to think it's not really possible to make a decent living from handmade/crafty-type
I really enjoy making stuff - knitting, sewing, anything that takes my fancy really.
I've made things for my home, my kids,, as gifts and as favours if people ask me.
I recently made an appliqué cushion for a friend to give as a gift, and off the back of it, I've been asked if I'd like some stalls at some of our local festival/fayre events over the summer.
I'm really proud of myself to be asked actually as the standards at these places are quite high, so as a confidence boost/feather in my cap I'm really flattered, but I'm just not convinced that once I've accounted for the cost of materials and my time, people are willing to pay the true cost of handmade products.
For example, the appliqué cushion - a couple of hours, at the minimum wage, plus a few quid for fabric, plus a cushion pad, we're looking at £20-25.
I recently made a clock and a mirror for my living room, people who have seen them have been really complimentary about them and suggested selling them, but again, by the time I've accounted for materials and time are people really willing to pay £££ for it - I had an old pallet, plus an old mirror and paint already so cost wise it was less than a tenner for a clock movement on eBay, but they took a few hours to made, and I won't always have access to free wood, an old mirror, etc. There are similar on websites like Etsy for £90/100 ish, but it just seems way too much to me - which is why I made them myself in the first place
So, AIBU to think, yes, it's a lovely dream, but when push comes to shove you can't make a proper living at it?
I agree. People simply don't value the time needed to hand make things so are unwilling to pay the true cost.
I think the only way you can make it work is to write large portion of the time off as just being "enjoying your hobby" rather than paid work. However, a career it aint!
There are exceptions I guess but you need to find the right market with people who are prepared to pay/
Facebook is full of that sort of stuff in selling groups. I really don't see how anyone could make a decent living.
I agree it'd be difficult to run a proper business making an income but the fact that you've seen similar items on Etsy for £100 implies someone must be buying them for that money.
Maybe set up an account and see or go to the fairs with anything you happen to have made and see what happens. Nothing ventured etc.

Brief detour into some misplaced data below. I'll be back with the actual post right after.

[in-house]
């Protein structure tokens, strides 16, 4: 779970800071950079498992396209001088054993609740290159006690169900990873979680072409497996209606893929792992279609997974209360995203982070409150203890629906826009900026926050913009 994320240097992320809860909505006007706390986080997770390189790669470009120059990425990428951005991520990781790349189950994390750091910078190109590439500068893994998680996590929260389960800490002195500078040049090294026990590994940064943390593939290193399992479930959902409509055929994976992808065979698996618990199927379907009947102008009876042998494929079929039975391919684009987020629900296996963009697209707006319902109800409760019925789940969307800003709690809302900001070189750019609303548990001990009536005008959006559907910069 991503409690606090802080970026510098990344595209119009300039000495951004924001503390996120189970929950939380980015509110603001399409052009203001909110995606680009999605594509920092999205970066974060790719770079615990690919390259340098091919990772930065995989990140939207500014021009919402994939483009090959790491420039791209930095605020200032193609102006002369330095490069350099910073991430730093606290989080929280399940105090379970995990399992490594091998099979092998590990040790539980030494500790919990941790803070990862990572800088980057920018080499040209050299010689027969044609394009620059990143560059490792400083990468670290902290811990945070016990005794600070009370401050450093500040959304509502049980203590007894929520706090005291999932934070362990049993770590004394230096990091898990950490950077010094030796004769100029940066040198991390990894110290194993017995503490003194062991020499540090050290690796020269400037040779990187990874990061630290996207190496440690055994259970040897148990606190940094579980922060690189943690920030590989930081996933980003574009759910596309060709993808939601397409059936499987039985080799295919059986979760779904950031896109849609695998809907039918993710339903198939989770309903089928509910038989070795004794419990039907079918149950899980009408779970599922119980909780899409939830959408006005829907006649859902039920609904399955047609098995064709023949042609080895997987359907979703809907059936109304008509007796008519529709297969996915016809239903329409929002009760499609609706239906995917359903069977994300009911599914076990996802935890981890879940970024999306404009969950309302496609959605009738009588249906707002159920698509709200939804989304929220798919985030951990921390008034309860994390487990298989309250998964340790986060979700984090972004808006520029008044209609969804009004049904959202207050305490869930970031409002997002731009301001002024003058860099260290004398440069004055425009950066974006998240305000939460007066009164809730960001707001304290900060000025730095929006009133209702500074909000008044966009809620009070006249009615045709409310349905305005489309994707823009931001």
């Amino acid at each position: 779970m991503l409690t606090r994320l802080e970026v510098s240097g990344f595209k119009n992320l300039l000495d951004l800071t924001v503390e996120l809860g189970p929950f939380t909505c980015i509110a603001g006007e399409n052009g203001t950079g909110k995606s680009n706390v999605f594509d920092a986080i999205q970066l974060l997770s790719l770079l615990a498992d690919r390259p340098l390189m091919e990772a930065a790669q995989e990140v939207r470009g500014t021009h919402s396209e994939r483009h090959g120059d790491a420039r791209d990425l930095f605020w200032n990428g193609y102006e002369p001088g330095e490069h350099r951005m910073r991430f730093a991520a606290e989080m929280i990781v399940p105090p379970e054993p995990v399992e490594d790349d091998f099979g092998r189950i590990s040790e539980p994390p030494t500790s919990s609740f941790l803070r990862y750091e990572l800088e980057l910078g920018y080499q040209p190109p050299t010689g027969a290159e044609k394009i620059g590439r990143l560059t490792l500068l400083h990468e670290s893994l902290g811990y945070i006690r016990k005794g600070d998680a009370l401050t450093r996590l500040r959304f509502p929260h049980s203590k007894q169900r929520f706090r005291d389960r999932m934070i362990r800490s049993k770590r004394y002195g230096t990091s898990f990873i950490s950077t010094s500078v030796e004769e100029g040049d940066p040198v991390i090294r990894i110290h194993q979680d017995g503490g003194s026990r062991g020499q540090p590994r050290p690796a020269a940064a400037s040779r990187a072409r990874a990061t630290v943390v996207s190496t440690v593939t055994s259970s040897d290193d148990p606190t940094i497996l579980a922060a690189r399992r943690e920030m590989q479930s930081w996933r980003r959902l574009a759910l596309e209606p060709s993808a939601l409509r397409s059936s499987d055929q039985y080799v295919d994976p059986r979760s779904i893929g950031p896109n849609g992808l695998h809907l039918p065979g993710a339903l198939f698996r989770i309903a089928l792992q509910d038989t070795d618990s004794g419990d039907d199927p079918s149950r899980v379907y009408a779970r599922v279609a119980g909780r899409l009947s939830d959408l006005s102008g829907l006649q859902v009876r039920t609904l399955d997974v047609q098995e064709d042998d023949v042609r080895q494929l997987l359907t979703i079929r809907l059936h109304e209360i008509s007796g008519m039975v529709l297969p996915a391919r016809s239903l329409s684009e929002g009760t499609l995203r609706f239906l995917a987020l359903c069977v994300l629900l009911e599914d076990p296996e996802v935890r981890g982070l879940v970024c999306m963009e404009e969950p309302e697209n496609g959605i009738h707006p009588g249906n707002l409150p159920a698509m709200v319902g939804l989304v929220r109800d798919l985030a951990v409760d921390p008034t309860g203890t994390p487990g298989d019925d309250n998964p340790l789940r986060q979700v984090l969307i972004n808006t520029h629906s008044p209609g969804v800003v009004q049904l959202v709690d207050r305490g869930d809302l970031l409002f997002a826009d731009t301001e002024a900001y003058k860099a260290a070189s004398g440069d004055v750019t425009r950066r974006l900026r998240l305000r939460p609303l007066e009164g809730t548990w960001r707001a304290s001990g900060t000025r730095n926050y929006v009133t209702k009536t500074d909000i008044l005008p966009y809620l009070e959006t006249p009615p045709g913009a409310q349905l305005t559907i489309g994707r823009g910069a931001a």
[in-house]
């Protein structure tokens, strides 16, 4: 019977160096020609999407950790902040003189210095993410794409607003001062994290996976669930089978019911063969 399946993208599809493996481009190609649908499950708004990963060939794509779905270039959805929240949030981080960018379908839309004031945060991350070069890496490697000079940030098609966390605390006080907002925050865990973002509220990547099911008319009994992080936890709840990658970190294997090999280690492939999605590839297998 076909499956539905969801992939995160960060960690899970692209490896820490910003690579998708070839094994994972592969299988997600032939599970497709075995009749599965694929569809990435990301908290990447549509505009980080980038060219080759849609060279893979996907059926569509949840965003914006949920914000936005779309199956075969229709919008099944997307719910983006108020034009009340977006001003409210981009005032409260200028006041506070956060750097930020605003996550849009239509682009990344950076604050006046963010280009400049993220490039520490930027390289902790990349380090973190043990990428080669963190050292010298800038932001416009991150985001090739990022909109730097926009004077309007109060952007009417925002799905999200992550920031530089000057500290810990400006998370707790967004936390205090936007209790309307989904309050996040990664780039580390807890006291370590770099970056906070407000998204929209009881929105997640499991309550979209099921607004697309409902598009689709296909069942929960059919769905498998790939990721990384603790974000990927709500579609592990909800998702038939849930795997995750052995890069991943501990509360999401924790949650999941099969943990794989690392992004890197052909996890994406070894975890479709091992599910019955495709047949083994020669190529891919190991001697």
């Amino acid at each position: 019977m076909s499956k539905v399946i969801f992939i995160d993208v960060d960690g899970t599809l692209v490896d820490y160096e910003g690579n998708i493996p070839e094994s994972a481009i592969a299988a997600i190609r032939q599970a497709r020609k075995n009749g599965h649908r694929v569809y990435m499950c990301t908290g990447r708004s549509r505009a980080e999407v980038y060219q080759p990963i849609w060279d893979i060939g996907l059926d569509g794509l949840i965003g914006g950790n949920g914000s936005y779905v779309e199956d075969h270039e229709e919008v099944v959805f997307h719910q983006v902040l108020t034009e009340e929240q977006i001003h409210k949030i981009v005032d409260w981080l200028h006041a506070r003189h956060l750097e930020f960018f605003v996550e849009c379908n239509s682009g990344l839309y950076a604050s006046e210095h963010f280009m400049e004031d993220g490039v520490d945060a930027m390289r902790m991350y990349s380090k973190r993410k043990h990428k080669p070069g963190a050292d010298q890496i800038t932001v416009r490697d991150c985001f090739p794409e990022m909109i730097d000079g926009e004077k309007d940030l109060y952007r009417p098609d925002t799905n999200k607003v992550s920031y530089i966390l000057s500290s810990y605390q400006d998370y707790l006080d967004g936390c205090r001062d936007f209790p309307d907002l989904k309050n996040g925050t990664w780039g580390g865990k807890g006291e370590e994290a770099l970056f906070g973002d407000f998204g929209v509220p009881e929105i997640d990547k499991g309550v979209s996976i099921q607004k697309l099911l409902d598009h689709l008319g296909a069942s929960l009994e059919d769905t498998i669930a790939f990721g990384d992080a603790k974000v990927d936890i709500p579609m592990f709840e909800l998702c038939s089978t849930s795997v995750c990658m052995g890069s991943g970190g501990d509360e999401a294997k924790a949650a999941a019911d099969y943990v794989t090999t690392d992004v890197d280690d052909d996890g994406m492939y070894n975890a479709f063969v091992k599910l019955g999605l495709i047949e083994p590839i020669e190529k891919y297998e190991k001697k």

Craft fairs etc can make money... for the person who's organising the fair and getting paid by you for a pitch/table.
Really though it is possible to make a wage from it but I think only if you turn it into an actual business. I did etsy etc for a while and enjoyed it and was fairly successful but the money it bought in wasn't comparable to a 'real wage' at the level I did it.
I'd go to one of those fairs, see what stuff is selling for. In certain areas, people will pay more, it just depends. I agree you'll not get a huge amount, but if you enjoy it, might be worth a punt. Even if just as a way to cover the costs of your materials, if you'd be making stuff anyway. IYSWIM.
I was thinking about this the other day. Got my brother's DP some vouchers for her 30th, wanted something nice to put them in.
She loves Alice in Wonderland so found a nice coin purse on Etsy for £5.69 with free postage (very subtle Alice-related print). It arrived yesterday and I cannot believe how lovely it is! It's lined and padded and has a decorative trim as well. I would've happily paid at least double, it must've taken some time to do as well.
I do seek out handmade items like and expect to pay more for them. I think I am in the minority though!
Absolutely I agree. You should read Molli Sparkles blog on the true cost of quilting. He wrote a really interesting series of blog posts about how the cost of time and skill are completely undervalued (and how this relates to the devaluation of women's skills). He also is completely open about his costings for custom quilts and gives a spreadsheet for his projects.
I have been to a couple of the festivals before, and while the places are packed, I haven't really seen people wandering around with bags and bags of stuff so I do wonder just how much people are selling.
I think the issue for me is time. I have a full time job which we can't afford to give up, so with that, plus kids, and general life I don't have the time to make enough stock to sell if that makes sense. I'd have to make a proper wage out of it so it's all or nothing.
I do keep thinking about opening an Etsy account, and taking commissions. I should stop dithering and get on with it